The men climbed by bracing their feet against exposed rock while their hands clung to ledges and scrub brush. Roj looked up along the top of the canyon. Far away he spied a dead tree trunk with two great limbs spread like a man reaching for the sky. Suddenly, lightning struck it and snapped off a limb, sending the great branch into a blazing free-fall down the canyon. A blast of thunder tore at their ears as the remainder of the trunk erupted in flames. “Save us, Kierin!” Roj yelled wildly. “Save us, Stone Woman!” In great fear, the younger men strained for the top.

Once there, they found the old man anxiously motioning them to follow. They raced downhill among boulders and brush. Behind them the thunder cracked and roared, pulsing in strange rhythms that made each silence almost as scary as the next eruption. At length, the old MuKierin stopped beside a boulder with a ledge that offered protection. The three crawled beneath it and curled against each other as the storm slammed into the mountain. Roj and Noli covered their ears and cowered. The ground, the air and even the rock seemed to rumble mightily. Lightning flashed around the hilltop and the smell of fire hung near, even through the rain. At last, the storm passed. Only then did Roj notice the old man’s hand upon his shoulder, firm and steady.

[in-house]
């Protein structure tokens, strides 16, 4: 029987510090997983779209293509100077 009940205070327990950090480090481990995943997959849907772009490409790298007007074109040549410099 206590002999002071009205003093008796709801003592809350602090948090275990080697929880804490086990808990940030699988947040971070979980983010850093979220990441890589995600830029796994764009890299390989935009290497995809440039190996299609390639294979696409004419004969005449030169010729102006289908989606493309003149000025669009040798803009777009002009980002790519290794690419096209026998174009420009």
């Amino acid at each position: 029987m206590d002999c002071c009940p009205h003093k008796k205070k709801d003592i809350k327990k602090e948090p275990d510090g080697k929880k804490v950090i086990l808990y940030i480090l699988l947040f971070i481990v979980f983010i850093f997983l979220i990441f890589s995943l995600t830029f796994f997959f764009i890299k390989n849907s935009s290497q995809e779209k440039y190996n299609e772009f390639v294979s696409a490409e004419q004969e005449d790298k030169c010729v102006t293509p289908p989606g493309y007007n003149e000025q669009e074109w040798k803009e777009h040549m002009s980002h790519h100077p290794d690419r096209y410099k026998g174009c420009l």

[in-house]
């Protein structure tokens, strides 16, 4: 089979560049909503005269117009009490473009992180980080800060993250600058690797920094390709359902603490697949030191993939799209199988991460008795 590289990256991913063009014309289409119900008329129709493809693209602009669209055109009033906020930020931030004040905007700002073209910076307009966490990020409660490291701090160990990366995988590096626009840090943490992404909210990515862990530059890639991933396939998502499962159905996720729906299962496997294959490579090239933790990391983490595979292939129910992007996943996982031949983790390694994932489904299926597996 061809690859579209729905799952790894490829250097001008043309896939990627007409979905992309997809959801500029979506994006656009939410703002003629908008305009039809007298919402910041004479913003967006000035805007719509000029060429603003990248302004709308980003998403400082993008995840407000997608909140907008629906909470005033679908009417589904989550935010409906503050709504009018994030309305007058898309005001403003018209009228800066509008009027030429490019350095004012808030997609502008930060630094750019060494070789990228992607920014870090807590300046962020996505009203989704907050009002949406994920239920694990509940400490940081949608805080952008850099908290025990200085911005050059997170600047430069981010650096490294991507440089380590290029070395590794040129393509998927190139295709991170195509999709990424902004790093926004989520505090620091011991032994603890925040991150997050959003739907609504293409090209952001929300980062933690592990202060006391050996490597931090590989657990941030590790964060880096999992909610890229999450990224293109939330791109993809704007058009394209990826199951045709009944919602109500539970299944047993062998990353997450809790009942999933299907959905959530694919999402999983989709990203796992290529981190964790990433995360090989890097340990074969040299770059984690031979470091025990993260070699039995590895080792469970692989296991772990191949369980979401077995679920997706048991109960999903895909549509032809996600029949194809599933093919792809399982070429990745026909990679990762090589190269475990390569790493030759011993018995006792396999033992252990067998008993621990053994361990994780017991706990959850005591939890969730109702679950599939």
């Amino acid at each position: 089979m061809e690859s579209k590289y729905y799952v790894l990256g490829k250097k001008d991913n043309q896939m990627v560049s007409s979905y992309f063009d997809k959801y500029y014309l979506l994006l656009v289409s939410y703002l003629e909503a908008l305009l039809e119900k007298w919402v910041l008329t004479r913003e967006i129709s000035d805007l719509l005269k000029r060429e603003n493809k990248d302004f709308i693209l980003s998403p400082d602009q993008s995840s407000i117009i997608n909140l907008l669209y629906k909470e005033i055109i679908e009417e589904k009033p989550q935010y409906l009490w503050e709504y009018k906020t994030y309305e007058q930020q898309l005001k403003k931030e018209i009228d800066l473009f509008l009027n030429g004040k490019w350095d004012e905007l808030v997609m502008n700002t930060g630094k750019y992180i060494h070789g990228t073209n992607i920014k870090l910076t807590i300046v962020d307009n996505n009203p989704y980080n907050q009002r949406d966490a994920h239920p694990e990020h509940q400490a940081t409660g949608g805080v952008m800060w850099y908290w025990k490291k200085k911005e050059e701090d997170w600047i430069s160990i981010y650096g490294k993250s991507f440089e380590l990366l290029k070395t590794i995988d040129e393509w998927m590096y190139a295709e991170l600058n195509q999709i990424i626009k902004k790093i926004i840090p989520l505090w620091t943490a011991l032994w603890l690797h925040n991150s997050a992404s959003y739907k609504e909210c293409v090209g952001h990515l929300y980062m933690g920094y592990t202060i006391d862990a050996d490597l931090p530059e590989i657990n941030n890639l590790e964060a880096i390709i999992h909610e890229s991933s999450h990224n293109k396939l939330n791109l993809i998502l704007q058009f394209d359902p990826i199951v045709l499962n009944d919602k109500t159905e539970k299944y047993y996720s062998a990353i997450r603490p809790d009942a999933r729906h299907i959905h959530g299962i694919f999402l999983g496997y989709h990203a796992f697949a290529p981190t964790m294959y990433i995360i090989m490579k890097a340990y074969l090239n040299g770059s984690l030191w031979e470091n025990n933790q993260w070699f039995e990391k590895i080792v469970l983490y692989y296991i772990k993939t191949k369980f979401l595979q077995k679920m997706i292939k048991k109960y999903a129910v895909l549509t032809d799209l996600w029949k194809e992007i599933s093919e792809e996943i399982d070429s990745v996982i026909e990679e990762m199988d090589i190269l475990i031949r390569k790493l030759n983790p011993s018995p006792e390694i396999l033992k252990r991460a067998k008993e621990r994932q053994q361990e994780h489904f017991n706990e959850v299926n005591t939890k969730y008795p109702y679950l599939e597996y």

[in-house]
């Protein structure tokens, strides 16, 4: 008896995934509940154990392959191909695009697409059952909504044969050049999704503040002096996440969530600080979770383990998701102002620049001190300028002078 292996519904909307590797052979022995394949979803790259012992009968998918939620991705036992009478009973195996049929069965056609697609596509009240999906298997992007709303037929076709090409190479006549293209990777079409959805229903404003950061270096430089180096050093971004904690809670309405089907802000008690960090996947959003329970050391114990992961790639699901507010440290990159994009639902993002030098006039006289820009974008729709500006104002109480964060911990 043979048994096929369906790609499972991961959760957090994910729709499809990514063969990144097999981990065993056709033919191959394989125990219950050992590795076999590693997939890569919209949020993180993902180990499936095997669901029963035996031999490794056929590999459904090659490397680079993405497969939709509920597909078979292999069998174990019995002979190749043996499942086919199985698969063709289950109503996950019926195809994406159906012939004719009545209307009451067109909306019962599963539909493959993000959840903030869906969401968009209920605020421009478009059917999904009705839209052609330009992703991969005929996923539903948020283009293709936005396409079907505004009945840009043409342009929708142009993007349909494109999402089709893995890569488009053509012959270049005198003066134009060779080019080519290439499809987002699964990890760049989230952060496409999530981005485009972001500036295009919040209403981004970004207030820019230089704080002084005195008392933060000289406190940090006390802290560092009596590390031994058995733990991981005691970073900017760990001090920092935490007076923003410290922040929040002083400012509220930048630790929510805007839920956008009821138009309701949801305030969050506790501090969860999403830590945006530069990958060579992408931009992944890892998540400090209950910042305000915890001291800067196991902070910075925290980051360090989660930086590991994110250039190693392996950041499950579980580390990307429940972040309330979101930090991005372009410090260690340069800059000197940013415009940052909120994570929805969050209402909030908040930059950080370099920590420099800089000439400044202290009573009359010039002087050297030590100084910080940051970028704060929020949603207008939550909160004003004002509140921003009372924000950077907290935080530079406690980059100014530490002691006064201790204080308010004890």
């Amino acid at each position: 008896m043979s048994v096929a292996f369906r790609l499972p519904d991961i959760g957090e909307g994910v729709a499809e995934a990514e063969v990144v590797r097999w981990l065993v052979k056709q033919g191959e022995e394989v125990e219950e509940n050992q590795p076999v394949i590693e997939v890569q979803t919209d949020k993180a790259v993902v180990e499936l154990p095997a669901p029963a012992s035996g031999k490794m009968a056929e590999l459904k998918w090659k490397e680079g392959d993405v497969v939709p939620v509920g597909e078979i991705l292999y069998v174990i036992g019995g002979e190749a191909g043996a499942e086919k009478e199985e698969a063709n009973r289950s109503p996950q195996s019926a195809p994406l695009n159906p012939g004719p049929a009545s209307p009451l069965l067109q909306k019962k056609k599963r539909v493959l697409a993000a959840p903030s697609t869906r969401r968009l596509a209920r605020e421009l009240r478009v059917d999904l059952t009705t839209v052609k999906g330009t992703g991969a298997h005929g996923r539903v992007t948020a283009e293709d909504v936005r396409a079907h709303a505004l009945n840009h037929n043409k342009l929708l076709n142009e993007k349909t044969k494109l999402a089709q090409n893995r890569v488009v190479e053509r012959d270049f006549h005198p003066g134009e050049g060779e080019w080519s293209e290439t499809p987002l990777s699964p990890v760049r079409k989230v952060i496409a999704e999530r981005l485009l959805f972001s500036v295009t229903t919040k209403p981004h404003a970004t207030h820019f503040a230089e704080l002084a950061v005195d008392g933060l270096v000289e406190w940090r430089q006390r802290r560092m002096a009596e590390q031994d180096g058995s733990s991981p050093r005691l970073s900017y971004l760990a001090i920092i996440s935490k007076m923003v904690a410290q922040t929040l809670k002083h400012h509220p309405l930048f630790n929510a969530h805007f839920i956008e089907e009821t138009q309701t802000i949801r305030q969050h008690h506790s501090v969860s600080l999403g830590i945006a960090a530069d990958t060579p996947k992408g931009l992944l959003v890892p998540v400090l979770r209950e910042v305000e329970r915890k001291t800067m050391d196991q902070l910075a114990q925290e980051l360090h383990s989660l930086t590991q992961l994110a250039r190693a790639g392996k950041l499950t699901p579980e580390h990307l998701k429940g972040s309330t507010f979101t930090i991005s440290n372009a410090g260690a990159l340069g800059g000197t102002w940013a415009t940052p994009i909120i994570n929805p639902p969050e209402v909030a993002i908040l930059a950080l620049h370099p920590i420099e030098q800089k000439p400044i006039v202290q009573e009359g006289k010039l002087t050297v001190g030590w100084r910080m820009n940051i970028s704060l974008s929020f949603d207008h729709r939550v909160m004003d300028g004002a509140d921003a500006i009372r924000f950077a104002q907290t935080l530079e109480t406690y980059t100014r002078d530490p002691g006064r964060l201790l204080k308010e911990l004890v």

“The storm be good,” he said. “Stay here, Strange One. I be back soon.”

Noli and Roj twisted onto their backs and ran wet sleeves across damp faces. “Why does he keep calling you Strange One?” Noli demanded.

“I think his mind is playing tricks on him, making him think I’m somebody else. I told him how I had tracked the stallion and how I throw a rope with my left hand. Then he called me strange and said he knew that I would come to him someday. He said he’d heard it from the people who will give us refuge.”